Line two baking sheets with parchment paper and lightly dust with sorghum flour. Remove plastic wrap and reserve for later. Divide dough into two even pieces and form each piece into a ball. Place a piece of dough on each piece of parchment; dust lightly with flour and press into an 11-inch round, working with your fingers from the inside out until dough is ¼ inch thick, dusting with more flour as needed.
Cover dough with plastic wrap and all to rise once more for about 15 to 20 minutes; dough should puff up slightly and be springy to the touch.
While dough is rising, prepare the topping. In a large bowl combine asparagus, capers and 2 teaspoons of oil and 1 teaspoon lemon juice; season with salt and pepper. In a separate bowl combine pea shoots with remaining 1 teaspoon oil and ½ teaspoon lemon juice; season with salt and pepper; set aside.
Use an upside down cookie sheet (or pizza peel) to gently slide one piece of parchment with dough onto the baking stone and bake for 5 minutes, until the dough is slightly golden and a bit stiff. Slide parchment and dough onto cookie sheet (or pizza peel) and remove from oven. Spread half of the humus over the top of pizza; then distribute half of the asparagus mixture over humus. Return to oven and bake until edges are lightly browned and crisp and asparagus is lightly charred in places, about 10 minutes.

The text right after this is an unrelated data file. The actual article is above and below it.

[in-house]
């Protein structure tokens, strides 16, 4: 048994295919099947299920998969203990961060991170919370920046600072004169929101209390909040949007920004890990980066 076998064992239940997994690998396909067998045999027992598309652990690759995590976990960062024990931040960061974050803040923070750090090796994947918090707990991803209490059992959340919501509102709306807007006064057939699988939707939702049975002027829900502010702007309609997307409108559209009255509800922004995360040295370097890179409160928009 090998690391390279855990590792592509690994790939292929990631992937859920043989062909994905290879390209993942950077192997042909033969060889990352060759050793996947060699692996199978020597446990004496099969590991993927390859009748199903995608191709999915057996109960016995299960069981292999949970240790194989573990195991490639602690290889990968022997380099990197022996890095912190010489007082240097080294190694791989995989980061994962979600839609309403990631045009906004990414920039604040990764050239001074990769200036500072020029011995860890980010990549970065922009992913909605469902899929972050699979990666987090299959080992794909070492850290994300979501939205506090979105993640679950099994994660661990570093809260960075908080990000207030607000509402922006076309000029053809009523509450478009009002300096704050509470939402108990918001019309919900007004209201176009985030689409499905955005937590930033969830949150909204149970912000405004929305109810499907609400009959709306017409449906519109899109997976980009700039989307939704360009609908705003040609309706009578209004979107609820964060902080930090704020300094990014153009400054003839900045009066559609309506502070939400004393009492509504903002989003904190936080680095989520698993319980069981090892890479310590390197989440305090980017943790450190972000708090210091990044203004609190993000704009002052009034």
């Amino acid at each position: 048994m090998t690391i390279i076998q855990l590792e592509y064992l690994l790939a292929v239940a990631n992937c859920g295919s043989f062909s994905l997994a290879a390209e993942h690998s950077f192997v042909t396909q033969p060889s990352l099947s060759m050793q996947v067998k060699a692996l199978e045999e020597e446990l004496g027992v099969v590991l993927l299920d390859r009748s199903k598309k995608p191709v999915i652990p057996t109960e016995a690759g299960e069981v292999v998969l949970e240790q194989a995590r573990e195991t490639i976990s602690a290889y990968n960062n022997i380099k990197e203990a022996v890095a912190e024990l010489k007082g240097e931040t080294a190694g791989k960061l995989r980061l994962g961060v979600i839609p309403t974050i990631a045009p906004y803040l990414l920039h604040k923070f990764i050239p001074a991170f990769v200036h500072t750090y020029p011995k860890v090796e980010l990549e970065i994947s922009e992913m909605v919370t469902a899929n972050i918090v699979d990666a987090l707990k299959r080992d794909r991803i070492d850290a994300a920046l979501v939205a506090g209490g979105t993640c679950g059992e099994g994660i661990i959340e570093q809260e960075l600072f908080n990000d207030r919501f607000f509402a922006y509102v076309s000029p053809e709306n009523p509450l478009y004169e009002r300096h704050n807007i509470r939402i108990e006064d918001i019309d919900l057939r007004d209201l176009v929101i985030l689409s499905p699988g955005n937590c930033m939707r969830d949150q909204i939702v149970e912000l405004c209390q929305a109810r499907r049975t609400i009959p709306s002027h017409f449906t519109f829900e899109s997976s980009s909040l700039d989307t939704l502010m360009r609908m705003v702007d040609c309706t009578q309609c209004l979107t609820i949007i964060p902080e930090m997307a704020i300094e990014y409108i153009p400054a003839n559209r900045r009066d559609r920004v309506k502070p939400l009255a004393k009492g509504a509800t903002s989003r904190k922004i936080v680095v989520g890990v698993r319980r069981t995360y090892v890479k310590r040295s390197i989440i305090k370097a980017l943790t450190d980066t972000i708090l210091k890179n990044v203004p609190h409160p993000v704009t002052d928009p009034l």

Remove pizza from oven and top with pea shoots. Let pizza rest for 5 minutes to allow the pea shoots to wilt a bit. Serve warm or at room temperature.
Repeat with remaining dough and toppings.
Note: Pizza dough can be stored in the freezer for up to 1 month. To thaw, remove from freezer the morning of, or at least 5 hours before cooking, and allow the dough to come to room temperature. If not using right away, store in the fridge until ready and prepare as directed.
Makes just over a cup
1 ½ cups cooked chickpeas, drained and rinsed well if using a can
2 tablespoons water
1 tablespoon extra virgin olive oil
1 tablespoon fresh lemon juice
1 small clove garlic, peeled
Sea salt to taste
Place everything in a food processor and blend until smooth. Season to taste and keep in fridge until pizza dough is ready.
POSTED IN cookbook, Gluten free, Mains
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It sounds absolutely delicious!
Now, the only option is to run to the shop to get the chickpea flour before closing :0) Thanks for the tip about the book as well, have to look it up asap.
Sounds and looks amazing!
Can I replace arrowroot flour? I live in Denmark and for some reason arrowroot flour/starch is quite expensive.
Arrowroot is a good replacement for corn flour/starch as its less processed so you could use corn starch?
Let me know if you try it out.
Very excited about the class…just bought a ticket ..I live in the area!!!
and …the pizza recipe sounds great!!
I’m so happy to hear that! Looking forward to meeting you in Hillsdale!